2. San Francisco Giants (38-23, +74): I’ll admit, I did not see the Giants having the best record in baseball after nearly sixty games, yet here we are. One of the reasons behind their hot start: pitching. Kevin Gausman over his last nine starts has been utterly dominant, throwing 58 innings with a 7-0 record, 0.62 ERA, and 6.81 K/BB ratio, earning himself NL Pitcher of the Month for May. Another factor in the Giants’ early success: the resurgence of big name players such as Buster Posey, Evan Longoria, and Brandon Crawford. Crawford is third amongst players who have spent at least 50% of their playing time at shortstop in home runs, Longoria is fourth among qualified third basemen in OPS, and Posey is the leader among catchers in OPS among catchers with at least 160 plate appearances. The biggest problem for the Giants now is replacing Longoria’s early production, as he will be sidelined for 4-6 weeks after colliding with Crawford last Saturday.

3. Tampa Bay Rays (39-23, +77): Death, taxes, and the Rays winning baseball games with a low payroll. Entering today, the Rays lead the Red Sox by half a game in the AL East, the most competitive division in baseball. Rich Hill is pitching like he’s in his prime instead of his age 41 season, with a 3.05 ERA and 3.79 FIP and a 0.68 ERA and 3.04 FIP since May 1. Tyler Glasnow has devastated batters with his curveball, striking out 69.1% of batters faced this year while surrendering a wOBA of .090 to put himself in the thick of the AL Cy Young race alongside Shane Bieber and Gerrit Cole. Meanwhile, they have traded Blake Snell and Willy Adames, two key pieces to their run to the World Series last year and are among the top teams in the majors. Wash, rinse, repeat.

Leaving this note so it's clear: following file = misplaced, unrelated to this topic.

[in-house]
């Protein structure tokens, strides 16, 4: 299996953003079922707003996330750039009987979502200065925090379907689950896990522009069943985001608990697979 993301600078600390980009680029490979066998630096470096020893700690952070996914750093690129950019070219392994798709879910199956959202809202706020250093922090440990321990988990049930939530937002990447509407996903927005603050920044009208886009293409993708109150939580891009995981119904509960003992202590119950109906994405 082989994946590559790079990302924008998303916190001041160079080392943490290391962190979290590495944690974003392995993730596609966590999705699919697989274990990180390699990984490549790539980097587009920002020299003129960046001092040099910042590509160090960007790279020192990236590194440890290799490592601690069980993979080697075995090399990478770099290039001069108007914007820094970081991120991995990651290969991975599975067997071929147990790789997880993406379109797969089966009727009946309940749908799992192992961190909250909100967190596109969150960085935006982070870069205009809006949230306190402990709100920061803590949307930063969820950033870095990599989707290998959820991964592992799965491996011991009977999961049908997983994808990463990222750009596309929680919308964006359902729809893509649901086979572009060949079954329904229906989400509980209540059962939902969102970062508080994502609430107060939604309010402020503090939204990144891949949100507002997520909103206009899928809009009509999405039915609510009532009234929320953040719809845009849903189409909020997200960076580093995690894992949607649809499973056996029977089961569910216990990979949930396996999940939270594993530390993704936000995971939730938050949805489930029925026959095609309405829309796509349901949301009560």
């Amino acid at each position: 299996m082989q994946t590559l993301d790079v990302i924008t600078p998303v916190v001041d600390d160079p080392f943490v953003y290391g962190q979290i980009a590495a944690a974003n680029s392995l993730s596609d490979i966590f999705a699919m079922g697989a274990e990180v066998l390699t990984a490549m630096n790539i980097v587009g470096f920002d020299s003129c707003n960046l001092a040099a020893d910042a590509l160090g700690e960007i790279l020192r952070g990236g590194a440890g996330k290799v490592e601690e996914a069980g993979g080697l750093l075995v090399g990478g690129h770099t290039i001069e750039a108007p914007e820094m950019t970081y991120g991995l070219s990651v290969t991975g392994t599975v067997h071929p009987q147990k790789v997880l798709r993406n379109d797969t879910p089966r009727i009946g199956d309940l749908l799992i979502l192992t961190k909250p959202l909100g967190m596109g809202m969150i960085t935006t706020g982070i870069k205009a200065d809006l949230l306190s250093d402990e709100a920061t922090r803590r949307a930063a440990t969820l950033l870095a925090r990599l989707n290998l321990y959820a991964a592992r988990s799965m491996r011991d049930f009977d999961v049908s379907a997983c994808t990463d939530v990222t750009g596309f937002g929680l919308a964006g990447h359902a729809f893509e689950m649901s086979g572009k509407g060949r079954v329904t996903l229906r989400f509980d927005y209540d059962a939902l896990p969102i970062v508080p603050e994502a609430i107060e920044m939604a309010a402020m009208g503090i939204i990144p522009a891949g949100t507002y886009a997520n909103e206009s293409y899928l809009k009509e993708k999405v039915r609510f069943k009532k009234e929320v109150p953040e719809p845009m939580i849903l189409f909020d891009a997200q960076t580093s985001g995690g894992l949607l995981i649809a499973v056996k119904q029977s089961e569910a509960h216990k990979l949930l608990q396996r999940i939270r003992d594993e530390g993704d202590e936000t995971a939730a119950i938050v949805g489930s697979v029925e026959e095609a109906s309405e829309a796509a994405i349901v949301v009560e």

4. Boston Red Sox (37-24, +48): Let’s talk about the biggest name that the Red Sox got back in the Mookie Betts trade: Alex Verdugo. Since joining Boston, Verdugo has slashed .300/.358/.473, with an OPS of .831, a wRC+ of 125, and a wOBA of .357. This season, he’s hitting .292/.351/.469 for an OPS of .820, a wRC+ of 123, and wOBA of .353. Other key pieces to Boston’s success have been Xander Bogaerts, Nick Pivetta, Nathan Eovaldi, and Matt Barnes. Since 2019, Xander Bogaerts has accumulated the most fWAR among shortstops, and leads all shortstops in wRC+ in that same span with 141. Pivetta is currently having a mini-breakout season, with a career high in strikeout rate, and career lows in ERA, FIP, BABIP, and WHIP, sporting a 3.78 ERA, 3.39 FIP, 0.296 BABIP, 1.29 WHIP, 27.3 K%, and a record of 6-1 in 12 starts. Eovaldi currently has the same ERA as Pivetta at 3.78, with an insanely low FIP of 2.39, 1.19 WHIP and 23.3 K% for a 7-2 record in 12 starts. Out of the bullpen, Matt Barnes is sporting a career-high 16.06 K/9, a career-high 49.5 K%, a career-low 0.72 WHIP and 2.73 ERA (with an expected ERA of 1.33 per Statcast!), and a 1.36 FIP.